19. Berthold U. Wigger, 1999. "Pay-as-you-go financed public pensions in a model of endogenous growth and fertility," Journal of Population Economics, Springer;European Society for Population Economics, vol. 12(4), pages 625-640.
    20. David N. Weil, 1999. "Population Growth, Dependency, and Consumption," American Economic Review, American Economic Association, vol. 89(2), pages 251-255, May.
    21. Dominik Grafenhofer & Christian Jaag & Christian Keuschnigg & Mirela Keuschnigg, 2007. "Economic ageing and demographic change," Vienna Yearbook of Population Research, Vienna Institute of Demography (VID) of the Austrian Academy of Sciences in Vienna, vol. 5(1), pages 133-165.
    22. Kyung-Mook Lim & David N. Weil, 2003. "The Baby Boom and the Stock Market Boom," Scandinavian Journal of Economics, Wiley Blackwell, vol. 105(3), pages 359-378, September.
    23. David M. Cutler & James M. Poterba & Louise M. Sheiner & Lawrence H. Summers, 1990. "An Aging Society: Opportunity or Challenge?," Brookings Papers on Economic Activity, Economic Studies Program, The Brookings Institution, vol. 21(1), pages 1-74.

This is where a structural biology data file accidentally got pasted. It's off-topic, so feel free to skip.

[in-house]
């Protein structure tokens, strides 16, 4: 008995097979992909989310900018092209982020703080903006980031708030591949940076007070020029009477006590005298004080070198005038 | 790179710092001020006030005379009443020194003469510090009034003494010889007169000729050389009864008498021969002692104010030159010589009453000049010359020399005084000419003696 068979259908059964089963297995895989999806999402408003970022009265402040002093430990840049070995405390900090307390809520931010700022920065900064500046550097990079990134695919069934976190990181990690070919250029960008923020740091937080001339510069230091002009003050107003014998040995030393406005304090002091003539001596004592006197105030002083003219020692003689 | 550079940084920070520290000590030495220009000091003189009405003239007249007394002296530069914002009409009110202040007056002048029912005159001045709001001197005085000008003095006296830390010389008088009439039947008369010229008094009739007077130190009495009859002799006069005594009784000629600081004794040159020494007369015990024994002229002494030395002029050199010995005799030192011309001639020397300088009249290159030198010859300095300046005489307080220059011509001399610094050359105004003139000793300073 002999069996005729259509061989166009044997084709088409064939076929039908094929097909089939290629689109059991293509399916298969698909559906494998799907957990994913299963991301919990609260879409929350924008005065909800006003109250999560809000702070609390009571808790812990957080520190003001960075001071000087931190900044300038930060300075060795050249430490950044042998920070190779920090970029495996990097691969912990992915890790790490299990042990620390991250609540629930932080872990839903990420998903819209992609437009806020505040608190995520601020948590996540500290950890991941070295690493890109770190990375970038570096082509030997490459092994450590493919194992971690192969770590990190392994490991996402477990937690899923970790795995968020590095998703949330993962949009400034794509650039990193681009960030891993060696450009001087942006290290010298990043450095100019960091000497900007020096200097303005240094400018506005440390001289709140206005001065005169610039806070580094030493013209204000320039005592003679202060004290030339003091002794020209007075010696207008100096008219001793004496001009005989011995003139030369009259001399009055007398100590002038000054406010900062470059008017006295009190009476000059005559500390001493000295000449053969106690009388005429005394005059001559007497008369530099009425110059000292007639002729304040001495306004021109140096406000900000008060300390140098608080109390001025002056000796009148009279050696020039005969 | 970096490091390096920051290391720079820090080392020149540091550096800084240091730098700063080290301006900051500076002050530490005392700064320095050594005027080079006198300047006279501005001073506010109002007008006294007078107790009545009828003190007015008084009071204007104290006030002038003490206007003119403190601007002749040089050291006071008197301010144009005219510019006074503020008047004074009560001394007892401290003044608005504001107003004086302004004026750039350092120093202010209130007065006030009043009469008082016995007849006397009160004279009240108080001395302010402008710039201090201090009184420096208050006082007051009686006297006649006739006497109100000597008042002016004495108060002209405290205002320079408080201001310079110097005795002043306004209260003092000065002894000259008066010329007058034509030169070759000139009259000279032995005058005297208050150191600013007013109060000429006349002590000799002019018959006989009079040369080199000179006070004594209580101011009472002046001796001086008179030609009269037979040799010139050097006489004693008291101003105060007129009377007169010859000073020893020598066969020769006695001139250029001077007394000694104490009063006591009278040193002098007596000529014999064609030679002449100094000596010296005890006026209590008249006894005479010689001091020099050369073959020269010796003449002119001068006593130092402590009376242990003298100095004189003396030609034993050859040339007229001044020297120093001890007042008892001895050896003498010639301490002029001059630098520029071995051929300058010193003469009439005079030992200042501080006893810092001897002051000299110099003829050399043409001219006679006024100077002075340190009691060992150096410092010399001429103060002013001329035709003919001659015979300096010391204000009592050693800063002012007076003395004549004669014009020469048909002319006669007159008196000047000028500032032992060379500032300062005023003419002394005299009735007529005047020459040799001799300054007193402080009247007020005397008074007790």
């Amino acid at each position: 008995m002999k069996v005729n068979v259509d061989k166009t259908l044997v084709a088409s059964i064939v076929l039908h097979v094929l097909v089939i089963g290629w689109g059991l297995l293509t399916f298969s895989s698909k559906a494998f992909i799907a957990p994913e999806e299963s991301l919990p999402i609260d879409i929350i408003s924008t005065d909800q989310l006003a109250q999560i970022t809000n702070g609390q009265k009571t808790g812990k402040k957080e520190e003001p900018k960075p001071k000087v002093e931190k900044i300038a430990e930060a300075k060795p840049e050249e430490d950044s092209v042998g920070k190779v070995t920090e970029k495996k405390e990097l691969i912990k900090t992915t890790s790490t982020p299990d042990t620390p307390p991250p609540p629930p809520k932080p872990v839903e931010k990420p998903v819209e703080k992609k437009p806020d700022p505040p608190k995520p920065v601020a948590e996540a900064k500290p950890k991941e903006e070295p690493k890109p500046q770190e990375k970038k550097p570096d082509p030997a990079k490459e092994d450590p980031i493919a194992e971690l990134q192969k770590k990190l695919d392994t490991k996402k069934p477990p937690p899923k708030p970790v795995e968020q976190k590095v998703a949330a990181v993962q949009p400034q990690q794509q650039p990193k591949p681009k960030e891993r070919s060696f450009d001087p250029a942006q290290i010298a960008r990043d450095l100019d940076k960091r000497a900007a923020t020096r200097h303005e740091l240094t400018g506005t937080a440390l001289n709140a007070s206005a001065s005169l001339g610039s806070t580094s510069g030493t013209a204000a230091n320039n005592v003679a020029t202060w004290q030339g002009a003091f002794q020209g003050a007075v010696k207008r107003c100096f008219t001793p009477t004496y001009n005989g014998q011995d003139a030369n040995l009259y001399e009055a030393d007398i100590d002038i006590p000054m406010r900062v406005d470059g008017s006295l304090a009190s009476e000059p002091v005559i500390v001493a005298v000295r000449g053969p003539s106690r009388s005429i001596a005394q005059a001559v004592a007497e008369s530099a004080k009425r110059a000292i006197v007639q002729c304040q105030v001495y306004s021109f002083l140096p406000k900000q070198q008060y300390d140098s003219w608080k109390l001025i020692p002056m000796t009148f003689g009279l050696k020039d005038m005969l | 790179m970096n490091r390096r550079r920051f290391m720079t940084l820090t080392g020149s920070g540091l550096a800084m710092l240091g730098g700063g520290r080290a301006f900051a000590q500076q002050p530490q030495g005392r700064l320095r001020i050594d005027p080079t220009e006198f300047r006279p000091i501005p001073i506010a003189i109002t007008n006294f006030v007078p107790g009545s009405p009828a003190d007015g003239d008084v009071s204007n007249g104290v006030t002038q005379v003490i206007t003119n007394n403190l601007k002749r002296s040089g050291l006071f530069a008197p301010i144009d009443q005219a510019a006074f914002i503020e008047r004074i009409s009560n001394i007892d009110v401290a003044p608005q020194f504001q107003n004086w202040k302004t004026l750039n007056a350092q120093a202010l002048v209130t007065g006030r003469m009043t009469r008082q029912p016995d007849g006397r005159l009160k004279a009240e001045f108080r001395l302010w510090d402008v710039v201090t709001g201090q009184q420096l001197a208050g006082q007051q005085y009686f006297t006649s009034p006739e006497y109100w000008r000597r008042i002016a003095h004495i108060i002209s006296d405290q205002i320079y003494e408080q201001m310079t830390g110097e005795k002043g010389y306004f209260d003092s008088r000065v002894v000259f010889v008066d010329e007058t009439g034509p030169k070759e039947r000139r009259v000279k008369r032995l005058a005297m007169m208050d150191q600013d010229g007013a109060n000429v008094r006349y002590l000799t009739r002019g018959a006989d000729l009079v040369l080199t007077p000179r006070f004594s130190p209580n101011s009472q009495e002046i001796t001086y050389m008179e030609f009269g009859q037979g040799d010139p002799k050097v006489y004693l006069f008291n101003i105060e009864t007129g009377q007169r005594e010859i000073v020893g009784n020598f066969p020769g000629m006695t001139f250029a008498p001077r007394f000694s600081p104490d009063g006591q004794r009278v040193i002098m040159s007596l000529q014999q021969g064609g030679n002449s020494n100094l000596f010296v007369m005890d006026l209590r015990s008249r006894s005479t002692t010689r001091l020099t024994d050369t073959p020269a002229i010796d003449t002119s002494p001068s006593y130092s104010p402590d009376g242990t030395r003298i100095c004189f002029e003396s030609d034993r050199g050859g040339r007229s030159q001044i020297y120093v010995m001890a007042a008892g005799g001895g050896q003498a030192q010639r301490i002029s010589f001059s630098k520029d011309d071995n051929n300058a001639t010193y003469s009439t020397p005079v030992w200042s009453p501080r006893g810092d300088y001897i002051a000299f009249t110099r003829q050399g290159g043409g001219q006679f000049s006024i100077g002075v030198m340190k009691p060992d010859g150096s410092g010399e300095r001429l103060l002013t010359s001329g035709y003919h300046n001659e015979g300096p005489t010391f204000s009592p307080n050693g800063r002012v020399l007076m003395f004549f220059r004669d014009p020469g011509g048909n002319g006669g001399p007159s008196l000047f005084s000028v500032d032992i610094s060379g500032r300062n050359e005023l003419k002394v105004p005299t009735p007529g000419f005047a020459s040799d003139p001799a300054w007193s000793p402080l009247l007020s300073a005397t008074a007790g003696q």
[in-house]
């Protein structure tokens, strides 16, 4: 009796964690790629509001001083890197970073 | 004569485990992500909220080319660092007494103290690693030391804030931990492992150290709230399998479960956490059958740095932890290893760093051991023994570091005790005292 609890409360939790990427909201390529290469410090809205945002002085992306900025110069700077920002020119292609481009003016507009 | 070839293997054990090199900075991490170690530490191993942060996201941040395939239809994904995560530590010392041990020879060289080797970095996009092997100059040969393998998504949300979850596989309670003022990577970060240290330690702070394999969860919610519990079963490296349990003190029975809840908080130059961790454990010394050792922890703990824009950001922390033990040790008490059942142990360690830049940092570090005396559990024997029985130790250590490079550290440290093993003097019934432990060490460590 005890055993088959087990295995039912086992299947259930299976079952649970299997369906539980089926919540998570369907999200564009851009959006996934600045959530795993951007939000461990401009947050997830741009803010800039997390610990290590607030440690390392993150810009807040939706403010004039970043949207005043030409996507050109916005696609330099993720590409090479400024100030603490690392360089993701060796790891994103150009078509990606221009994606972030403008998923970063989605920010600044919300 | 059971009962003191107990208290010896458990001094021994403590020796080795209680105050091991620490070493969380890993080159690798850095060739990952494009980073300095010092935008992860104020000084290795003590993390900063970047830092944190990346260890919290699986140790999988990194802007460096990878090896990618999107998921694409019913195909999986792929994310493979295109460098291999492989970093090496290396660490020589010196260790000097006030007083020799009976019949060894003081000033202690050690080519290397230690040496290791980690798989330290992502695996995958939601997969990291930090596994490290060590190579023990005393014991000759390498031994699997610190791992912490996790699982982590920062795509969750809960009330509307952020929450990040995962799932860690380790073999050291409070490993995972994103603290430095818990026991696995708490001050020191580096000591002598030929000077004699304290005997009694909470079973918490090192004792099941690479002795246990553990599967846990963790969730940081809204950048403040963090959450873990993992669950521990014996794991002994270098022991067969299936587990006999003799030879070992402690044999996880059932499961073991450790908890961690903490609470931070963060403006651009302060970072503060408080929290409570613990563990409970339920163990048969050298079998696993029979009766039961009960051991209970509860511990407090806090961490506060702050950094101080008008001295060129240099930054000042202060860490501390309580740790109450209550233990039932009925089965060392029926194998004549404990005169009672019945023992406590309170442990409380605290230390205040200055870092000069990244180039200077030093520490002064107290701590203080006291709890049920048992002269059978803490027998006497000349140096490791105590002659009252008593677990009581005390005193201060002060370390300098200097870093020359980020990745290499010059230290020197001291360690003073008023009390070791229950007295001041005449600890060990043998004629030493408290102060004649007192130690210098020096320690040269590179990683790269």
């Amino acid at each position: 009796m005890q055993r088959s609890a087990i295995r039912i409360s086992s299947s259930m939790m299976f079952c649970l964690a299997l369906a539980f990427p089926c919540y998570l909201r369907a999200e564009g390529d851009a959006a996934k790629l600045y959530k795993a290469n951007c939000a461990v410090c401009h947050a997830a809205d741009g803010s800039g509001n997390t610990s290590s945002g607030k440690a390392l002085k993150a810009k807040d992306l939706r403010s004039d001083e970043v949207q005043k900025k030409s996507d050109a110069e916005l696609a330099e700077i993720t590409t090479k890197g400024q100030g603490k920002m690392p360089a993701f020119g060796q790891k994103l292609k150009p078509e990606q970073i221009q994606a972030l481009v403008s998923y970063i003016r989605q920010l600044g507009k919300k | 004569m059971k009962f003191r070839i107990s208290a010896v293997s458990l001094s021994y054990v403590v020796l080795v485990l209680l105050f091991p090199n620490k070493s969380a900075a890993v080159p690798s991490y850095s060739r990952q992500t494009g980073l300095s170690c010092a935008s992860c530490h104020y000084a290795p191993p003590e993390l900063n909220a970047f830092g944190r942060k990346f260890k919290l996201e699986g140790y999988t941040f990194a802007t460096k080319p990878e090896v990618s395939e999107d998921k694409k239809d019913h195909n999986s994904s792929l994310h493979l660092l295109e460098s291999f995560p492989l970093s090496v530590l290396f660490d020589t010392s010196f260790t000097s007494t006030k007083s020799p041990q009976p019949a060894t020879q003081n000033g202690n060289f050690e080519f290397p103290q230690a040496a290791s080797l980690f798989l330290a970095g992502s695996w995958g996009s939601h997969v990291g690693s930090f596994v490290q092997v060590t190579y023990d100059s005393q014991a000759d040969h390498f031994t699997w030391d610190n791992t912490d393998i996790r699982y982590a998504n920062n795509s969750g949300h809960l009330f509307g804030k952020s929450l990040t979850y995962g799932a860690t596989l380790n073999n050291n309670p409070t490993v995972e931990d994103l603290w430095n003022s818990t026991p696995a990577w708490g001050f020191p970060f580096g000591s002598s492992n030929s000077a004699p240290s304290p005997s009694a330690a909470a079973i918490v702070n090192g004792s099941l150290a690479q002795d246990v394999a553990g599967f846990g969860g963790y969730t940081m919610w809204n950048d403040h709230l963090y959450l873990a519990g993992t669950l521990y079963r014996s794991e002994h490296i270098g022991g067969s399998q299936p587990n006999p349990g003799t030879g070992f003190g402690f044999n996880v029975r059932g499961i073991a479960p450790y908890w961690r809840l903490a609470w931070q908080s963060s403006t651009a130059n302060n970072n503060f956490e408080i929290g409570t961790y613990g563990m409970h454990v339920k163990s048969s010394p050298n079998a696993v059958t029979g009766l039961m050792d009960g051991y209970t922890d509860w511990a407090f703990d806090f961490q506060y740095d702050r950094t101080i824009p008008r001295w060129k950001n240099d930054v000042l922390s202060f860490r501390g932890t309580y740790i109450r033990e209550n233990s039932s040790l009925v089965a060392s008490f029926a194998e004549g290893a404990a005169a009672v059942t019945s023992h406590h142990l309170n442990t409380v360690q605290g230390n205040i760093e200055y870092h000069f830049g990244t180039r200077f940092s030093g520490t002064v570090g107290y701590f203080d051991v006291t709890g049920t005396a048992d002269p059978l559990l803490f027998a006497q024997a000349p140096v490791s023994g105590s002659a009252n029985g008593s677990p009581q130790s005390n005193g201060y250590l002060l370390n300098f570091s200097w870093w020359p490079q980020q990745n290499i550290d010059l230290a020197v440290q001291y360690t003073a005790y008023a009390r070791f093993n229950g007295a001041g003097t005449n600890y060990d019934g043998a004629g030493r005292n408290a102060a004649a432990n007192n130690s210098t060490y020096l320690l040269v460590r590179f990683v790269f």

24. David E. Bloom & David Canning & Jaypee Sevilla, 2001. "Economic Growth and the Demographic Transition," NBER Working Papers 8685, National Bureau of Economic Research, Inc.
    25. repec:fth:harver:1490 is not listed on IDEAS
    26. Rodrigo Cerda, 2005. "On social security financial crisis," Journal of Population Economics, Springer;European Society for Population Economics, vol. 18(3), pages 509-517, September.
    27. Maja B. Micevska & Paul J. Zak, 2002. "What Accounts for the Emergence of Malthusian Fertility in Transition Economies?," Claremont Colleges Working Papers 2002-01, Claremont Colleges.
    Full references (including those not matched with items on IDEAS)

    Citations

    Citations are extracted by the CitEc Project, subscribe to its RSS feed for this item.
    as


    Cited by:

    1. Anthony Strittmatter & Uwe Sunde, 2013. "Health and economic development—evidence from the introduction of public health care," Journal of Population Economics, Springer;European Society for Population Economics, vol. 26(4), pages 1549-1584, October.
    2. Anikó Bíró, 2013. "Subjective mortality hazard shocks and the adjustment of consumption expenditures," Journal of Population Economics, Springer;European Society for Population Economics, vol. 26(4), pages 1379-1408, October.
    3. Renuga Nagarajan & Aurora A.C. Teixeira & Sandra T. Silva, 2013. "The impact of an ageing population on economic growth: an exploratory review of the main mechanisms," FEP Working Papers 504, Universidade do Porto, Faculdade de Economia do Porto.